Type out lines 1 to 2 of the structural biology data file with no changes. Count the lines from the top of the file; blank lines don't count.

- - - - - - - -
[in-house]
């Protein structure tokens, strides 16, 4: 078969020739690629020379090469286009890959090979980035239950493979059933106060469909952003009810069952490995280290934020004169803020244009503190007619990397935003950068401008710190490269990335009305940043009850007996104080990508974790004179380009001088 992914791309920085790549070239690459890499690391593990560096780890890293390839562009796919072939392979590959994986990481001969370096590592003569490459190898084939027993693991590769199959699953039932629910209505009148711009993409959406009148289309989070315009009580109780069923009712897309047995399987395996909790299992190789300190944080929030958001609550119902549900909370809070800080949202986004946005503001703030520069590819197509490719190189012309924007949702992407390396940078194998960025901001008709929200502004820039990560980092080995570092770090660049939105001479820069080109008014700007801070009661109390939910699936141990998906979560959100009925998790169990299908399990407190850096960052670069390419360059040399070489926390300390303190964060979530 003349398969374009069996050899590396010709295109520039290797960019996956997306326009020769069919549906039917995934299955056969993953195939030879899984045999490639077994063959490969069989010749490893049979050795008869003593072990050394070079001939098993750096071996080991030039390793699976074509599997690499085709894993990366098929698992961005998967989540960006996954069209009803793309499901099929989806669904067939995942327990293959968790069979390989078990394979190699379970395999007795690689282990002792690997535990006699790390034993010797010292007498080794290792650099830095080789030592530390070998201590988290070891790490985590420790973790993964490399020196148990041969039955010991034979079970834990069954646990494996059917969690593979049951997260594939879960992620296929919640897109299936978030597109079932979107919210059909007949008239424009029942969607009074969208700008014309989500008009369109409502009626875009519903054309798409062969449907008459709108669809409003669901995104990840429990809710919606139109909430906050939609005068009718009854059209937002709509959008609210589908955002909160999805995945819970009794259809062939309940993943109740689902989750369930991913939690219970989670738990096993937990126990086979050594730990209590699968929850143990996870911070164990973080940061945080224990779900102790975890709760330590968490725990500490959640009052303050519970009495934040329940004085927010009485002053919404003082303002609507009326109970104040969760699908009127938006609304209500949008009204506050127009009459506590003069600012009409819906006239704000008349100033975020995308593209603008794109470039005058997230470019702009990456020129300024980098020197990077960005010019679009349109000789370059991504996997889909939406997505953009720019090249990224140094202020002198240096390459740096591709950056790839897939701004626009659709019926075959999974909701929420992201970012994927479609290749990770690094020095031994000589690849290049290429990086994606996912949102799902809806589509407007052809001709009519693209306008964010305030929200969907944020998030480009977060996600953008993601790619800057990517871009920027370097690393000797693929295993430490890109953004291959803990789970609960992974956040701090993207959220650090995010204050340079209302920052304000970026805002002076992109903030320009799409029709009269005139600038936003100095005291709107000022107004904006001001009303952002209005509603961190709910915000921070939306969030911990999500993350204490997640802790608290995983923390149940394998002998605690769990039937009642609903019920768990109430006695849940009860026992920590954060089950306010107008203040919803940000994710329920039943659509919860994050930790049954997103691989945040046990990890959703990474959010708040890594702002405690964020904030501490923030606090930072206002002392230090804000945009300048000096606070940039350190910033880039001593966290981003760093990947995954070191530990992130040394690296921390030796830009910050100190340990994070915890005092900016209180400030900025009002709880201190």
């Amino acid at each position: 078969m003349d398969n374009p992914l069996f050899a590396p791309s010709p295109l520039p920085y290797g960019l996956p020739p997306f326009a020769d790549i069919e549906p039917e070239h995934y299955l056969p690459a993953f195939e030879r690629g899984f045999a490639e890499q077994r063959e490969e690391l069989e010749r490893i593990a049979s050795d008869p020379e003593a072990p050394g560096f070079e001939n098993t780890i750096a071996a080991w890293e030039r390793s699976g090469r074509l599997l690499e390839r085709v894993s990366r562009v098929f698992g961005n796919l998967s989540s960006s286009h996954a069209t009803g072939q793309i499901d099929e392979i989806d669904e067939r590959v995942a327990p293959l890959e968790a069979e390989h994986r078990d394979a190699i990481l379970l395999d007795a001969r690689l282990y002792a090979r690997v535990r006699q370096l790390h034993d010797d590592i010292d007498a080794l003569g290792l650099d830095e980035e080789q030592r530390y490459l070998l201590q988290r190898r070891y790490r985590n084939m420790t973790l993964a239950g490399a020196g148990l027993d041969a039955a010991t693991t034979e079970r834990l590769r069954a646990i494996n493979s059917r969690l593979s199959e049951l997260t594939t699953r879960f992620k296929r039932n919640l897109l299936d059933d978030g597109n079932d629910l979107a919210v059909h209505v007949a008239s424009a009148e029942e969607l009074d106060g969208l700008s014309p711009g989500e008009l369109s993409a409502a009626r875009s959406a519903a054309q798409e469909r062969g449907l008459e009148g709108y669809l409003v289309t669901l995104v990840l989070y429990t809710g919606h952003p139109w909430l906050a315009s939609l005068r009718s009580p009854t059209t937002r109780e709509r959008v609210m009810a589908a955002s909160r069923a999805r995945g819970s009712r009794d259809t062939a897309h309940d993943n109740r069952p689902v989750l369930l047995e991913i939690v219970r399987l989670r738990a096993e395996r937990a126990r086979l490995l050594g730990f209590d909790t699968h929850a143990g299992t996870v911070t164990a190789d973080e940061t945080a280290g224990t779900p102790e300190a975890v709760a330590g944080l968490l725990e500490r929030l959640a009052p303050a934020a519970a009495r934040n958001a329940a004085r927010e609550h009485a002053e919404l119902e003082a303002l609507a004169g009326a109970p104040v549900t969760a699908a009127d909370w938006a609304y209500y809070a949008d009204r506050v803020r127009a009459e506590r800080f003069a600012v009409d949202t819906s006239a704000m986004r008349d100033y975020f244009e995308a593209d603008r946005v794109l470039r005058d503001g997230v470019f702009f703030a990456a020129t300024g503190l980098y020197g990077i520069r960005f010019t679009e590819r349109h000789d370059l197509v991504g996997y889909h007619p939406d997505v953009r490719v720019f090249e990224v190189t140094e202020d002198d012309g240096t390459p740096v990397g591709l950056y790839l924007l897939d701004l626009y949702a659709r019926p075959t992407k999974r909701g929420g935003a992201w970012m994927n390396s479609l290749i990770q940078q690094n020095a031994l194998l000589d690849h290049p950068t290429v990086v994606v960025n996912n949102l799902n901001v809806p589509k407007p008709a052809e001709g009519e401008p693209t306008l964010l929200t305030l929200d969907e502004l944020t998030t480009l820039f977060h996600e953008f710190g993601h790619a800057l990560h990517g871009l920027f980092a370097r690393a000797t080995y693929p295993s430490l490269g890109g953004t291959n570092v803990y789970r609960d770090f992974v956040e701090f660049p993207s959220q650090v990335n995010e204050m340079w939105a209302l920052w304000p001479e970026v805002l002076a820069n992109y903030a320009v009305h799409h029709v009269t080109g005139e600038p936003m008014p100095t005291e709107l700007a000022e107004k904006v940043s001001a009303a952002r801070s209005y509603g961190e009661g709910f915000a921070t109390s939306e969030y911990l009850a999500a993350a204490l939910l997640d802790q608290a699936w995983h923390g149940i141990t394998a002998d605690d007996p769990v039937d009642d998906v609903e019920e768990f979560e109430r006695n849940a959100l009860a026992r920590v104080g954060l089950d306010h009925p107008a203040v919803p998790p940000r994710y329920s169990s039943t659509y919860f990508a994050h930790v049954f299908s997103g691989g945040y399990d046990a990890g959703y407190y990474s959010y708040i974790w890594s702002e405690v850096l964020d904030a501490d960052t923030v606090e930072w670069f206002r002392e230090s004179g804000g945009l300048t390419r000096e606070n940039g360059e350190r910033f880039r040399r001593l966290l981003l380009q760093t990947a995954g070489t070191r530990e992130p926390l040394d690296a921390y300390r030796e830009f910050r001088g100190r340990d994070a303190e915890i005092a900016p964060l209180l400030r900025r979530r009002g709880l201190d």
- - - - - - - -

[in-house]
């Protein structure tokens, strides 16, 4: 078969020739690629020379090469286009890959090979980035239950493979059933106060469909952003009810069952490995280290934020004169803020244009503190007619990397935003950068401008710190490269990335009305940043009850007996104080990508974790004179380009001088 992914791309920085790549070239690459890499690391593990560096780890890293390839562009796919072939392979590959994986990481001969370096590592003569490459190898084939027993693991590769199959699953039932629910209505009148711009993409959406009148289309989070315009009580109780069923009712897309047995399987395996909790299992190789300190944080929030958001609550119902549900909370809070800080949202986004946005503001703030520069590819197509490719190189012309924007949702992407390396940078194998960025901001008709929200502004820039990560980092080995570092770090660049939105001479820069080109008014700007801070009661109390939910699936141990998906979560959100009925998790169990299908399990407190850096960052670069390419360059040399070489926390300390303190964060979530 003349398969374009069996050899590396010709295109520039290797960019996956997306326009020769069919549906039917995934299955056969993953195939030879899984045999490639077994063959490969069989010749490893049979050795008869003593072990050394070079001939098993750096071996080991030039390793699976074509599997690499085709894993990366098929698992961005998967989540960006996954069209009803793309499901099929989806669904067939995942327990293959968790069979390989078990394979190699379970395999007795690689282990002792690997535990006699790390034993010797010292007498080794290792650099830095080789030592530390070998201590988290070891790490985590420790973790993964490399020196148990041969039955010991034979079970834990069954646990494996059917969690593979049951997260594939879960992620296929919640897109299936978030597109079932979107919210059909007949008239424009029942969607009074969208700008014309989500008009369109409502009626875009519903054309798409062969449907008459709108669809409003669901995104990840429990809710919606139109909430906050939609005068009718009854059209937002709509959008609210589908955002909160999805995945819970009794259809062939309940993943109740689902989750369930991913939690219970989670738990096993937990126990086979050594730990209590699968929850143990996870911070164990973080940061945080224990779900102790975890709760330590968490725990500490959640009052303050519970009495934040329940004085927010009485002053919404003082303002609507009326109970104040969760699908009127938006609304209500949008009204506050127009009459506590003069600012009409819906006239704000008349100033975020995308593209603008794109470039005058997230470019702009990456020129300024980098020197990077960005010019679009349109000789370059991504996997889909939406997505953009720019090249990224140094202020002198240096390459740096591709950056790839897939701004626009659709019926075959999974909701929420992201970012994927479609290749990770690094020095031994000589690849290049290429990086994606996912949102799902809806589509407007052809001709009519693209306008964010305030929200969907944020998030480009977060996600953008993601790619800057990517871009920027370097690393000797693929295993430490890109953004291959803990789970609960992974956040701090993207959220650090995010204050340079209302920052304000970026805002002076992109903030320009799409029709009269005139600038936003100095005291709107000022107004904006001001009303952002209005509603961190709910915000921070939306969030911990999500993350204490997640802790608290995983923390149940394998002998605690769990039937009642609903019920768990109430006695849940009860026992920590954060089950306010107008203040919803940000994710329920039943659509919860994050930790049954997103691989945040046990990890959703990474959010708040890594702002405690964020904030501490923030606090930072206002002392230090804000945009300048000096606070940039350190910033880039001593966290981003760093990947995954070191530990992130040394690296921390030796830009910050100190340990994070915890005092900016209180400030900025009002709880201190």